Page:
23. 23. LEGAL ROLE OF THE NURSE Professional nursing practise is not determined by a simplistic adherence to patients rights. Rather its emerge from an interplay between the rights of patients and the legal role of the nurse, and her concern for quality psychiatric nursing. There are three roles that the psychiatric nurse moves in and out in the process of completing her/his professional and personal responsibilities. These are: The role of provider of services, employer or contractor of service and private citizen. These roles are played simultaneously and each role has attendant rights and responsibility.
  24. 24. Nurse as provider of services: • All psychiatric professional have legally defined duties of care and are responsible for their own work. If duties are violated ‘Malpractise’ exists. • Malpractise involves the failure of a professional person to give the kind of proper and competent care that is given by member of his profession in the community resulting in harm to the patient. • Most malpractise claims are field under the law of negligent tort.
  25. 25. Under the law of negligent tort the plaintiff must prove the following: • A legal duty of care existed. • The nurse performed the duty negligently. • Damages were suffered by the plaintiff as a result. • The damages were substantial.
  26. 26. It would be valuable, for the nurse to practise the following preventive measures to avoid possible lawsuits. • Implement nursing care that meets the standards of psychiatric mental health nursing practise. • Know the laws of the state in which one practises, including the rights and duties of the nurse as well as the patients. • Keep accurate and concise nursing records. • Maintain the confidentiality of patient information. • Consult a lawyer if any question arises.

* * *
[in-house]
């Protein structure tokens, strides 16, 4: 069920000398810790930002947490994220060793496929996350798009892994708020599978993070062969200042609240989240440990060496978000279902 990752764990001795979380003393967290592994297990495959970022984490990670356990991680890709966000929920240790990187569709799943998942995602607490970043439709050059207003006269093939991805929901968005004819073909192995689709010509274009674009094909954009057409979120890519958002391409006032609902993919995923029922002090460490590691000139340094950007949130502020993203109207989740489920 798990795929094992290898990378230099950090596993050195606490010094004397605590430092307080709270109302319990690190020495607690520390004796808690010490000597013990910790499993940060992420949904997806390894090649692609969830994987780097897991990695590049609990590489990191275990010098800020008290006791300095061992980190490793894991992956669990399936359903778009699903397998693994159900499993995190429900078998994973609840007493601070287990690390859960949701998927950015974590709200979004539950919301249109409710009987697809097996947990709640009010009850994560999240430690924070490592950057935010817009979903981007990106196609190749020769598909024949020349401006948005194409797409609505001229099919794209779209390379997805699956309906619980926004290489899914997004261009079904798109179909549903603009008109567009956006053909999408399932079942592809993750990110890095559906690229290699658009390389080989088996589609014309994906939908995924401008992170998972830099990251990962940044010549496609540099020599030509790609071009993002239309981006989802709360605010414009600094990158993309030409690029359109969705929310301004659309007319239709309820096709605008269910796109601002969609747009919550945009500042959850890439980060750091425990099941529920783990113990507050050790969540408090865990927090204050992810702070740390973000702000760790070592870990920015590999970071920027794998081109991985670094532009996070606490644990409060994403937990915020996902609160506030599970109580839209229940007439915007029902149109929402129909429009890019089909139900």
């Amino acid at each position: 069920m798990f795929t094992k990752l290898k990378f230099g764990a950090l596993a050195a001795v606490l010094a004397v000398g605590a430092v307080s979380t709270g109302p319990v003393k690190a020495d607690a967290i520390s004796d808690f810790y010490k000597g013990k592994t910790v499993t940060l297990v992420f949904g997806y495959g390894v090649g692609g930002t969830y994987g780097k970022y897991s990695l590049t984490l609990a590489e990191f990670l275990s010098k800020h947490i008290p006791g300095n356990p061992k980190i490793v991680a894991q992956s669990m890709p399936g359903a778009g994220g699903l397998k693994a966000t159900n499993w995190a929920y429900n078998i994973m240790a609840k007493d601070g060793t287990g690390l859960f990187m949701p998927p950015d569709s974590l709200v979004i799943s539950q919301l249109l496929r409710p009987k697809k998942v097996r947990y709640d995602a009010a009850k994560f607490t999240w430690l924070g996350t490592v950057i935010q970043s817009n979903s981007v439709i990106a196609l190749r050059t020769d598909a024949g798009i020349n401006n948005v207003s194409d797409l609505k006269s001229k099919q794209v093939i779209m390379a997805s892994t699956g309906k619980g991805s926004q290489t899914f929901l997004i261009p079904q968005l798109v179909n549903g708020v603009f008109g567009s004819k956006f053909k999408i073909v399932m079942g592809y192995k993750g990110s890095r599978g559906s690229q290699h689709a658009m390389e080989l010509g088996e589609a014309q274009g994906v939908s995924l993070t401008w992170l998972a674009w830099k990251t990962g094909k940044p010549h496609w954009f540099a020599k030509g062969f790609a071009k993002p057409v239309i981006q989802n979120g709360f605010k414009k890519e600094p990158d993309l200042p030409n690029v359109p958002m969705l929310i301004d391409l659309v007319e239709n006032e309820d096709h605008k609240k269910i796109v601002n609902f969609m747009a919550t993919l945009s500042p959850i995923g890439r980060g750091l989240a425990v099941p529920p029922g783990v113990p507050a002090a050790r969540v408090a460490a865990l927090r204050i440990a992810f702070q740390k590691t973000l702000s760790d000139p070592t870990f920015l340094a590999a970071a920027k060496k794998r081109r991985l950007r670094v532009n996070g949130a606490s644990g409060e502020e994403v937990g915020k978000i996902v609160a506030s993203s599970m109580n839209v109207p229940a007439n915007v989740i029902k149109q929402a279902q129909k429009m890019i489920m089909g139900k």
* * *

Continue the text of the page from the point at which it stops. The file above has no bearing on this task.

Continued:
27. 27. Nurses as an employee: As an employee, a nurse has the responsibility to provide adequate supervision and evaluation of those under her/his authority for the quality of care given, to observe her /his employers rights and responsibilities to clients and other employees, to fulfil the obligation of the contracted service adequately, to adequately apprise the employer of circumstances and conditions that impair the quality of care given, and to report observations of negligent care by others when and where appropriate.
  28. 28. Nurse as a citizen: This role is particularly significant, because all other roles, responsibilities and privileges are awarded because of the inherent right of citizenship. In our form of democratic Government these rights are inherent, civil rights, property rights, right to protection from harm, right to a good name and right to due process. These rights form the foundations for the extension of other legal relationships of the nurse.
  29. 29. Community health nursing: Community health nursing is the combination of nursing practise and public health practise. The community health nurse is subject to the law relating to nursing practise and public health practise. The duties of all nurses become legally binding responsibilities for which the nurse is accountable. In addition, the community health nurses have many responsibilities that are unique to public health focused practise. Despite the broad nature and varied roles of community health nursing practise, two legal aspects apply to most practise situations, such as: